Assessment of risk factors and prevalence of campylobacter and salmonella in chickens under different production systems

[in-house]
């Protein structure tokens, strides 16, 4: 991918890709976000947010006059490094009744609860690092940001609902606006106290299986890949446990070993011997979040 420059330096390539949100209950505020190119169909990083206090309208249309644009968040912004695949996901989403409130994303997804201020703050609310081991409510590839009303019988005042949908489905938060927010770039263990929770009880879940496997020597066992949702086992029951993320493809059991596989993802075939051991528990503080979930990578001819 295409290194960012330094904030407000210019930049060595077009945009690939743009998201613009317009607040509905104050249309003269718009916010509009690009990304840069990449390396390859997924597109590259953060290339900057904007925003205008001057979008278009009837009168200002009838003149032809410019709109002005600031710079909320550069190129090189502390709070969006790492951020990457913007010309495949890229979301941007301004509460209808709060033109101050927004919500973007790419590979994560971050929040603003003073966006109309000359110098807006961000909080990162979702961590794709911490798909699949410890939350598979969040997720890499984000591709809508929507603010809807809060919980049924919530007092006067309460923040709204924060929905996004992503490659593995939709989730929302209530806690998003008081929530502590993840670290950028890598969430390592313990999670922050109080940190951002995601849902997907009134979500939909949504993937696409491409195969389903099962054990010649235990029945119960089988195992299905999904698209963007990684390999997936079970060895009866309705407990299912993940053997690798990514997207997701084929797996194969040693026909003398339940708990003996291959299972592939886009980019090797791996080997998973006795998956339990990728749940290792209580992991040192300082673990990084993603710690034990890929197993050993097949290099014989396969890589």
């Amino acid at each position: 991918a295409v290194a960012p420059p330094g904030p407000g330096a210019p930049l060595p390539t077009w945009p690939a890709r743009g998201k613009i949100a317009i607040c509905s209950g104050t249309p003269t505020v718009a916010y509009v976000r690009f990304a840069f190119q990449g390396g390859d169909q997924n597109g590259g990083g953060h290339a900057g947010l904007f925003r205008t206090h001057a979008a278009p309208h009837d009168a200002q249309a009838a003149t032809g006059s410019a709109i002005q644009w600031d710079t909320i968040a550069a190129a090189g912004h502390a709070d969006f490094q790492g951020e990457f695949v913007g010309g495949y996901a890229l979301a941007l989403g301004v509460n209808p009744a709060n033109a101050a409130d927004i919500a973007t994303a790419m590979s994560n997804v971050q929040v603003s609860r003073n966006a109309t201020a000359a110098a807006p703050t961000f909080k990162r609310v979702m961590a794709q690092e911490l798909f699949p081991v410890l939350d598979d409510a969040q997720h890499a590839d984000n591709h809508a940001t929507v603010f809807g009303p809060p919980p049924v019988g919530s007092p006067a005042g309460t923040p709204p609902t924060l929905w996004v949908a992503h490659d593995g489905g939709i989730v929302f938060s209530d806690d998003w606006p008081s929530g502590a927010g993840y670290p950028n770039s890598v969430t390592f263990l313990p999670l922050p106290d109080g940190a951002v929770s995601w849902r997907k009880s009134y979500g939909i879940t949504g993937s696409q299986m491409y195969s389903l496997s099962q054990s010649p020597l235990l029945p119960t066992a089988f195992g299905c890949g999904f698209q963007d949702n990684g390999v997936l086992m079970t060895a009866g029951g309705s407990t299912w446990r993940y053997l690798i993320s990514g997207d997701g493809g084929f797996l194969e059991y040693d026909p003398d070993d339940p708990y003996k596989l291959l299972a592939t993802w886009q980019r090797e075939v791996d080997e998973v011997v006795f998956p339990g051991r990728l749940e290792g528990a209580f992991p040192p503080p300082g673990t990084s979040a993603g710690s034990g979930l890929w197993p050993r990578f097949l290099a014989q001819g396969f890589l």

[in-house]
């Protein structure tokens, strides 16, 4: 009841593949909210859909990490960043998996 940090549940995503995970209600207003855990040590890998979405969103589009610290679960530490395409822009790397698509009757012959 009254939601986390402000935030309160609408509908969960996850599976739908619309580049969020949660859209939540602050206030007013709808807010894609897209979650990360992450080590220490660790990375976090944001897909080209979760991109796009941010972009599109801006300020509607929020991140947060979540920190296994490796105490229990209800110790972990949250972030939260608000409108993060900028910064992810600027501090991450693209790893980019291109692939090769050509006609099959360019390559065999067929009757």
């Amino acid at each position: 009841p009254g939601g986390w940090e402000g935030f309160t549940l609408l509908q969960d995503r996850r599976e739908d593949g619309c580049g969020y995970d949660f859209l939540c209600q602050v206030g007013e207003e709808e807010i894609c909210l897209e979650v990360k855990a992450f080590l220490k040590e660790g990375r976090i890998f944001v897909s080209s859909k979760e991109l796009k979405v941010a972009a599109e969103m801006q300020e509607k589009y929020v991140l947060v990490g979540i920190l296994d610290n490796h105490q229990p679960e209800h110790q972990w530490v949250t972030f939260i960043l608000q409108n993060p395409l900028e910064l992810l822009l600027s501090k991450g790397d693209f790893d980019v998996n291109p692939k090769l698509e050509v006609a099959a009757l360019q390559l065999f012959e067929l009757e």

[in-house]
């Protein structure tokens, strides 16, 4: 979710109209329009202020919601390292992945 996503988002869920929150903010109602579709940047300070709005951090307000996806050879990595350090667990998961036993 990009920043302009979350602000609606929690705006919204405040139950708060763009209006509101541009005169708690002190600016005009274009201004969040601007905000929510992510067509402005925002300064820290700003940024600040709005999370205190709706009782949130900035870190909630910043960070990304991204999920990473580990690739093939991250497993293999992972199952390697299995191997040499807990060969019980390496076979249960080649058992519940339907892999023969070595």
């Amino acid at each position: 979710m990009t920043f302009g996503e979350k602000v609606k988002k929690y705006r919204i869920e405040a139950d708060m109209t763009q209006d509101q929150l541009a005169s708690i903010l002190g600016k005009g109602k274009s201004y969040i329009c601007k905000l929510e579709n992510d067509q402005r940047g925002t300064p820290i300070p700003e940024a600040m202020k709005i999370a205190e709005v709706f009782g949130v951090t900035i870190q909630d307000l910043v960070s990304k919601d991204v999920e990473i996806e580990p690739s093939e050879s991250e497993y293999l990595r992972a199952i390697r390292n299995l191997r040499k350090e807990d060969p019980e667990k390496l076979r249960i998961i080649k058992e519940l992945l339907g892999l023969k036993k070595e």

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The human population growth and increased urbanization in Tanzania, stimulates emerging of new livestock systems with variable intensification levels. In poultry production, traditional free-range backyard farming is now complemented by a range of intensive production systems. Intensification of poultry production may result in opportunities and threats with regards to food safety, e.g. in contamination of poultry with food borne pathogens such as Campylobacter species or non-typhoid Salmonella (NTS) species. The aim was to conduct cross sectional study across ten wards of Arusha district, northern Tanzania to assess risk factors and prevalence of these pathogens in emerging poultry production systems. Semi-quantitative analysis of chicken production systems with emphasis on biosecurity, health management practices and prevalence of food borne pathogens was done from September 2016 to January 2017. Interviews were conducted with 40 farmers, with equal representation of 4 production systems, 255 and 386 birds were screened for cloacae shedding of Campylobacter and NTS species respectively. Farm level prevalence of Campylobacter and NTS species was 57.7% (15/26) and 15% (6/40), respectively. Differences were observed between farms with regards to implementation of biosecurity and health management practices as well as use of extension services. By contrast, prevalence of food borne pathogens was not farm-type specific, indicating that it is driven by other risk factors. Moreover, Multiple Component Analysis showed that risk factors associated with Campylobacter prevalence differ from those associated with Salmonella. Results can be used to inform on-farm food safety practices and the use of extension services, from all stake holders.